A sad day for the Sisters

 

© Merciful Release

 

When American music composer and producer Jim Steinman died last week, the tributes paid to him made heavy mention of two titles: 1977’s Bat Out of Hell, the album by Meat Loaf, and 1983’s Total Eclipse of the Heart, the ballad by Bonnie Tyler.  Steinman wrote the songs, played keyboards and percussion and provided ‘lascivious effects’ on the former and wrote and produced the latter.  He was not a man who did things by halves in his orchestrations, in his lyrics or in the performances he encouraged from his singers.  Thus, both Bat and Eclipse are synonymous with bombast, histrionics, chest beating, garment rending, howling at the moon and general wildly over-the-top melodrama.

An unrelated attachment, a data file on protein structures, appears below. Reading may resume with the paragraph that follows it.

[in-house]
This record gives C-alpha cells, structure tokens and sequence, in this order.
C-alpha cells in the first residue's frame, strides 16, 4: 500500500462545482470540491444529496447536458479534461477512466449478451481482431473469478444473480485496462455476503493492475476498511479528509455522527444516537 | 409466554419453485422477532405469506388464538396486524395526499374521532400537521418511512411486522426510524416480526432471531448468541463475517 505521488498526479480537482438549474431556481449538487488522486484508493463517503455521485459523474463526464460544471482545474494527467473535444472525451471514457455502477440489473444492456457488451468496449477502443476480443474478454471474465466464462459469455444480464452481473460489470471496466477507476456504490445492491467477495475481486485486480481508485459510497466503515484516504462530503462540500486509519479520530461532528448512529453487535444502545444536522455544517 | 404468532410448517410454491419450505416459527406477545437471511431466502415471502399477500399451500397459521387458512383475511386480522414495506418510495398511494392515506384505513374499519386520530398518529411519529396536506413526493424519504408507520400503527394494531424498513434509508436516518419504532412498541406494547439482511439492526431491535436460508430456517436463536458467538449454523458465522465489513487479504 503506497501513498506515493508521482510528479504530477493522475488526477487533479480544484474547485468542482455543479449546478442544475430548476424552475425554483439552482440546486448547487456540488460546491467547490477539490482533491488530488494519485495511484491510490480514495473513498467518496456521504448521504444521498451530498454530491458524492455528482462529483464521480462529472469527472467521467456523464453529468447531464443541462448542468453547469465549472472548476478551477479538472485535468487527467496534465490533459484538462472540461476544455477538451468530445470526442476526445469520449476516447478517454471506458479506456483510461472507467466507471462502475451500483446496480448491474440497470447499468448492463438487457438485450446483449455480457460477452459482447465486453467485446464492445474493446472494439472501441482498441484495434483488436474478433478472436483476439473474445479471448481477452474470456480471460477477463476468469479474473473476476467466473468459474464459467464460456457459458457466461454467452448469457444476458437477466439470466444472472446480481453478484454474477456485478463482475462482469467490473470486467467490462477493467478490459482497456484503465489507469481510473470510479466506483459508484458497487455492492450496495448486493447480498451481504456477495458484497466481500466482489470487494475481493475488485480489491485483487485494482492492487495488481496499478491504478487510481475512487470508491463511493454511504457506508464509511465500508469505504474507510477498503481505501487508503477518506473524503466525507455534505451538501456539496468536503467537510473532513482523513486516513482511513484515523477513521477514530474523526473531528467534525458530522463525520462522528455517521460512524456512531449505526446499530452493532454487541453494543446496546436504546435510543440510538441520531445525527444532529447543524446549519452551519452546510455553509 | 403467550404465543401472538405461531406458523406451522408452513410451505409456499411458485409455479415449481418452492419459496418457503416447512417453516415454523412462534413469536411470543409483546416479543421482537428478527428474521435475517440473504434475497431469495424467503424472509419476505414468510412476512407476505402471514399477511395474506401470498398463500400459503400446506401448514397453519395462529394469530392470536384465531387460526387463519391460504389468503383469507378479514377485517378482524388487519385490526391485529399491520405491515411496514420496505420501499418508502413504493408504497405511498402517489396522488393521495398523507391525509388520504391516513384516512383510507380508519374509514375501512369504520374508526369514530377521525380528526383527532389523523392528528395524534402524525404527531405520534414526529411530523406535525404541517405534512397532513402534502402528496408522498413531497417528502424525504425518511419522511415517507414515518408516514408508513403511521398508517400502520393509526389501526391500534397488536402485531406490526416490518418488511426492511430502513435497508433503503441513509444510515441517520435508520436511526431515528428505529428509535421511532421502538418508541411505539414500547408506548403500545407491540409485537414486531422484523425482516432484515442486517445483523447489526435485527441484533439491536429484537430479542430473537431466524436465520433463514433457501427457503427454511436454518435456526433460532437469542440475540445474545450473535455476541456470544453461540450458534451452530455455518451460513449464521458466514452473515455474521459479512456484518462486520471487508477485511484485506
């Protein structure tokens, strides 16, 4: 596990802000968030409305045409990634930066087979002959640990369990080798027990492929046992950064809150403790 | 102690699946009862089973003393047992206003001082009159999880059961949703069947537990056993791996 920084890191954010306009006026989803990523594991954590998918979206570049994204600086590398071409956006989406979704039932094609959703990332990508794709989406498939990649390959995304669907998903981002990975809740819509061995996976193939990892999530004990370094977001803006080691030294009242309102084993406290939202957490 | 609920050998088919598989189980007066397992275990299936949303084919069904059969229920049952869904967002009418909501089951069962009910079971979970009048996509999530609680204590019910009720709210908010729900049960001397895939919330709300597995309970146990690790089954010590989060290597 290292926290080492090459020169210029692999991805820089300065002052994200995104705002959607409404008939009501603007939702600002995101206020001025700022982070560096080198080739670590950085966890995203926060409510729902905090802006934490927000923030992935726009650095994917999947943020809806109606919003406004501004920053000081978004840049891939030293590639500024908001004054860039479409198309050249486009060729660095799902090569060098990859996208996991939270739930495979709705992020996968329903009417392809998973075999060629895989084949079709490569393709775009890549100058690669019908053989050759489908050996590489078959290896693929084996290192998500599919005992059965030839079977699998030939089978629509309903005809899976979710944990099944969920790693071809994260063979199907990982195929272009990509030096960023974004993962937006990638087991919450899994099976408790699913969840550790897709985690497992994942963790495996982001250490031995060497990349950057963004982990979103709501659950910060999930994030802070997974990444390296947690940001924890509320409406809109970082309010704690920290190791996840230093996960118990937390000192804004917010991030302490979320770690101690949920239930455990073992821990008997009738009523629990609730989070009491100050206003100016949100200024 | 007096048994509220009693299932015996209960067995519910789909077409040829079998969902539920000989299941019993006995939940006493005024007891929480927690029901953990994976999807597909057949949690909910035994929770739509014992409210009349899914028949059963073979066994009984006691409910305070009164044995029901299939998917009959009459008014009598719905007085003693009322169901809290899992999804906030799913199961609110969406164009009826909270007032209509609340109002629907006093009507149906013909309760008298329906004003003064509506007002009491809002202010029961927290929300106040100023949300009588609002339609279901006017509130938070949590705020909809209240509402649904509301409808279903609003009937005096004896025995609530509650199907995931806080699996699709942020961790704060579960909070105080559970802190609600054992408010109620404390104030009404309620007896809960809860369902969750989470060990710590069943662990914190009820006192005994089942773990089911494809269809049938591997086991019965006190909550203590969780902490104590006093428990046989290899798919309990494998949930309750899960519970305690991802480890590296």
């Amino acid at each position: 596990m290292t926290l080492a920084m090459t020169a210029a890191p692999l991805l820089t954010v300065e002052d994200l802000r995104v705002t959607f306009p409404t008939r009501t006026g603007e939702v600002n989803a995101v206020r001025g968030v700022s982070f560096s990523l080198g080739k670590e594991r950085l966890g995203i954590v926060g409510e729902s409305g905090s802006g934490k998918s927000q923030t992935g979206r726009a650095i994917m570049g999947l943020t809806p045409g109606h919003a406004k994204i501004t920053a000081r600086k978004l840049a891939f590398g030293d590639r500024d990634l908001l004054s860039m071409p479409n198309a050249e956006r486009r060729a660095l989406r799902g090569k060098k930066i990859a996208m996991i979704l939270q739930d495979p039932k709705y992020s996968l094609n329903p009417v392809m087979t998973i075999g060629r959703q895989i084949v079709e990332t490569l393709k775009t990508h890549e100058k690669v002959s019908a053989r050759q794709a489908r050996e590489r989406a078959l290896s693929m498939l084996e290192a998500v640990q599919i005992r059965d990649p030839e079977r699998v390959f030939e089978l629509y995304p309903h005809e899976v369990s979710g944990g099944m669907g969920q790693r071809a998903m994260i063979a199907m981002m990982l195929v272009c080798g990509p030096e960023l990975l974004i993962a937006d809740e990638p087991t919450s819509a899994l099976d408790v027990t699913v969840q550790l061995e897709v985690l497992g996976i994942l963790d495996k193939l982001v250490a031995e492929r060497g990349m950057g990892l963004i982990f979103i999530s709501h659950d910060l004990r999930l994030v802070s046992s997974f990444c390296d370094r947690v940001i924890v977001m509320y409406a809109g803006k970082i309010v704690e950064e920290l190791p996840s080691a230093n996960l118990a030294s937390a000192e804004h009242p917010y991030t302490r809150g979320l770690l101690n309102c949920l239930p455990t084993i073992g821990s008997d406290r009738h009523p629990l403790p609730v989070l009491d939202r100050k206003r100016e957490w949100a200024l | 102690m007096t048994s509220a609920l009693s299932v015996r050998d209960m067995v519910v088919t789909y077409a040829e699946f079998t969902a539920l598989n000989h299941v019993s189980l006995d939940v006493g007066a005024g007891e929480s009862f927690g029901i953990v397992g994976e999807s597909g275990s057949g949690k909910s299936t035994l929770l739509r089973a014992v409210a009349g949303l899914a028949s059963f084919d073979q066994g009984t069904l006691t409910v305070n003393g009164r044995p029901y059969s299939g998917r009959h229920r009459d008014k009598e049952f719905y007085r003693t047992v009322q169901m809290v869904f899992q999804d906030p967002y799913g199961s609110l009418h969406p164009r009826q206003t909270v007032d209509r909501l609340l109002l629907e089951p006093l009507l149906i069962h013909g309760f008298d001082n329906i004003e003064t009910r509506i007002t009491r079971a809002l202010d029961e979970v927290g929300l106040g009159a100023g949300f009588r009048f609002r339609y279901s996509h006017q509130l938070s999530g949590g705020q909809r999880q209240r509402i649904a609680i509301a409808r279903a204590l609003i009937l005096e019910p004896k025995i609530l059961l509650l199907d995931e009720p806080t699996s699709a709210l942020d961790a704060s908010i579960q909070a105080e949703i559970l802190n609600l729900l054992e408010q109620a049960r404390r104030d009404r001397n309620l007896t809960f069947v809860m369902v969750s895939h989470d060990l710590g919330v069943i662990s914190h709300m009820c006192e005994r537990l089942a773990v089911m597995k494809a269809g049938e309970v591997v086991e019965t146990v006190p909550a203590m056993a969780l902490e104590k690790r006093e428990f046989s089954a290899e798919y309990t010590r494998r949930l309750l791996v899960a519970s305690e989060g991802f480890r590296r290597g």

Which makes my experiences with Steinman’s two most famous pieces of work strange.  Because when I hear Bat Out of Hell nowadays, the images that it conjures up in my head are of the summer landscapes of bucolic Country Tyrone in Northern Ireland: of hayfields, barley-fields and pastureland populated by herds of cattle and flocks of sheep.  Whereas if I hear a burst of Total Eclipse of the Heart, I’m immediately transported to the wolds of equally bucolic County Lincolnshire in England, during the early springtime, with freshly ploughed fields undulating off into the soft morning mist.